HLS Professor Hal S. Scott and Maxwell Jenkins ’11 co-wrote the following op-ed, “The US Treasury is a public, not a private, investor,” that appeared in the March 2, 2009, edition of the Financial Times.
While no one can be sure its big new bet on Citigroup will be a winner, the US government priced it right by agreeing to a reported $3.25 a share conversion price with no new investment for the preferred stock it is buying. This premium of 32 per cent over Citi’s closing market price on February 26 gave the US government the possibility of owning 36 per cent of Citi’s common stock, a substantial improvement in the financial terms of its prior investment. It also gives Citi the prospect of a major equity infusion. These terms reflect the important fact that the Treasury is a public rather than a private investor.
This deal must be seen against the background of the February 6 report of the Congressional Oversight Panel which, based on a valuation analysis of Duff & Phelps, accused the Bush-Paulson Treasury of “shortchanging” taxpayers by “overpaying” by some $78bn for the preferred stock and equity warrants (at a 30-day trailing average stock price) it received in return for its $254bn in troubled asset relief programme investments in major banks and AIG. More recently, COP attacked the Obama-Geithner Treasury for not responding to its earlier criticisms. On deeper inspection, this claim of overpayment is seriously wanting because it fails to recognise a central fact: the Treasury is a public, not a private, investor.
There is nothing unreasonable about valuing Tarp investments on the basis of comparable securities issued by Tarp recipients and available for purchase in the public market. The danger, as Duff & Phelps itself articulates, lies in assuming that the comparison is dispositive. None of these comparison investments were designed, as the Treasury’s have been, to encourage redemption as soon as an issuer secures replacement capital. The Treasury did not invest for the long term – its objective was to exit from its investment as soon economically feasible. Indeed, the Treasury’s main objective in making its investments was to stabilise the financial system and promote new lending, not to make money.
It is also important to note that these investments were not entirely consensual transactions – the Treasury in effect compelled some of the Tarp recipients to accept investments which some of them, for example Wells Fargo, did not really want. The investments carried onerous terms. They permit the Treasury to amend any provision of its contract retroactively if new legislation is introduced at a later date. They also put limits on executive compensation and subject the banks to political pressures to reduce “perks” and increase lending. If you want to compel someone to accept an investment – in order to accomplish a public purpose – you will have to provide a financial incentive.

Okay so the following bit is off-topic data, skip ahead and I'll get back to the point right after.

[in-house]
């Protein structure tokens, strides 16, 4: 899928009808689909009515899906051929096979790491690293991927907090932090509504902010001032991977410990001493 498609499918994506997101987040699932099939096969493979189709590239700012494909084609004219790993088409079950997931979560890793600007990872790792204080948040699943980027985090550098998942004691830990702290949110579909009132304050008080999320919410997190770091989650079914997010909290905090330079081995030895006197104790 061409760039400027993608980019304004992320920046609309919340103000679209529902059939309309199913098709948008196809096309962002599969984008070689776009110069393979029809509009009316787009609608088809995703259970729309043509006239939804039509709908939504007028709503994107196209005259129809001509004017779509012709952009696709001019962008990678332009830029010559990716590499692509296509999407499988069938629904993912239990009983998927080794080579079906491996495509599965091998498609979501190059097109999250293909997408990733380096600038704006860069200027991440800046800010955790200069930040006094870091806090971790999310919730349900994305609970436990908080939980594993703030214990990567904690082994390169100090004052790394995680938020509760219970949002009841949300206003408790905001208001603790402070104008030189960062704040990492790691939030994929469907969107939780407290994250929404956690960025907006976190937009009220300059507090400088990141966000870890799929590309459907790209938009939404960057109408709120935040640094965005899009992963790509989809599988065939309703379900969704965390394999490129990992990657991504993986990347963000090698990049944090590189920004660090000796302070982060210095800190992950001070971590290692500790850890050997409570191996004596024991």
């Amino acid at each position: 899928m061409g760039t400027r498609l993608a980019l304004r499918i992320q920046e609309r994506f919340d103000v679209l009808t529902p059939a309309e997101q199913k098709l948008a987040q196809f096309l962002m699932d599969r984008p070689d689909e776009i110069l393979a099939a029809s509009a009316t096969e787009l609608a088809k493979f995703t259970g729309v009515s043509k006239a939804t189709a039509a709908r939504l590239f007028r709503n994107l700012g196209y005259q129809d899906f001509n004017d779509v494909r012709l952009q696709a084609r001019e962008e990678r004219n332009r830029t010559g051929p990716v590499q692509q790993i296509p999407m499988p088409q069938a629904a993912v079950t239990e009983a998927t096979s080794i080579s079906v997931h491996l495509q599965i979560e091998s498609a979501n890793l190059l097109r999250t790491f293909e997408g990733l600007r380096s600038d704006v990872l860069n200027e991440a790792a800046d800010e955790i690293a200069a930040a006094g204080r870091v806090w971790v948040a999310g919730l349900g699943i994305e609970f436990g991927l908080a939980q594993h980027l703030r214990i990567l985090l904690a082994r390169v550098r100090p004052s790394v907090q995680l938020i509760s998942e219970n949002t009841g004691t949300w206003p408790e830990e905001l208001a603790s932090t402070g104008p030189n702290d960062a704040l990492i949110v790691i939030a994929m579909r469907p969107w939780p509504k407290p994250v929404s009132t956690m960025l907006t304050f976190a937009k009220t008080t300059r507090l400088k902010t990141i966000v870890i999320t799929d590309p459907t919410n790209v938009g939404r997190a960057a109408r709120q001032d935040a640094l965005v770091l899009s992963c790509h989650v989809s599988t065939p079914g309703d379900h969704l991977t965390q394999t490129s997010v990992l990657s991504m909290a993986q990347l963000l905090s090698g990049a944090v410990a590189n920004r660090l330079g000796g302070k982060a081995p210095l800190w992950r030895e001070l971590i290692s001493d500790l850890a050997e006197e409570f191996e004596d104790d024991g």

Criticism has also been directed at the Treasury for offering standard terms to all participating institutions. If the Treasury had offered materially less favourable terms to the weakest issuers, weaker institutions that accepted such terms would have faced a loss of confidence in the market. Indeed, the Depression-era Reconstruction Finance Corporation’s public disclosure about which banks received government capital undermined confidence in the recipients and hastened the collapse of the nation’s banking system. The Treasury standardised its terms simply to prevent its investments from precipitating a similar breakdown in confidence.
COP also ignores the possibility that the Treasury can restructure its investment, as it has now done with Citi. Duff & Phelps premised its valuation on the assumption that the Treasury’s preferred securities in Citi lacked a conversion option, which was true. But it did not take into account the fact that the Treasury might demand and get convertibility in the future. The Treasury is not your ordinary investor. The government can close Citigroup if it determines it to be insolvent – this gives it plenty of leverage in demanding a restructuring. While the Treasury’s new preferred securities with a convertible option may be favourably priced compared to the market today, they significantly improve the government’s position since the old equity warrants that it received are deeply out of the money and the new convertibility feature gives it the right to own 36 per cent of Citi’s common stock for no additional cost. Indeed other foreign government investors have reportedly agreed to exchange their preferred shares on the same terms as Citi.
Finally, at the time the Treasury made its initial investments it may have possessed more detailed information about the asset value of bank balance sheets than was available either to the public or to Duff & Phelps – an independent valuation firm with no connection to the Tarp. In this circumstance, the Treasury would not have been overpaying for the shares so much as the market would have been undervaluing them.
Ultimately, the panel’s fundamental mistake was analysing the securities as economic investments rather than instruments of public policy. This may, in part, be the result of how Treasury officials have themselves described their investments. Nevertheless, the analysis fails to account for the less tangible, but nevertheless crucial, value that has been “purchased” on behalf of taxpayers – the avoidance of a massive collapse of the financial system.
Hal Scott is professor of international financial systems at Harvard Law School. Maxwell Jenkins a student at Harvard Law School.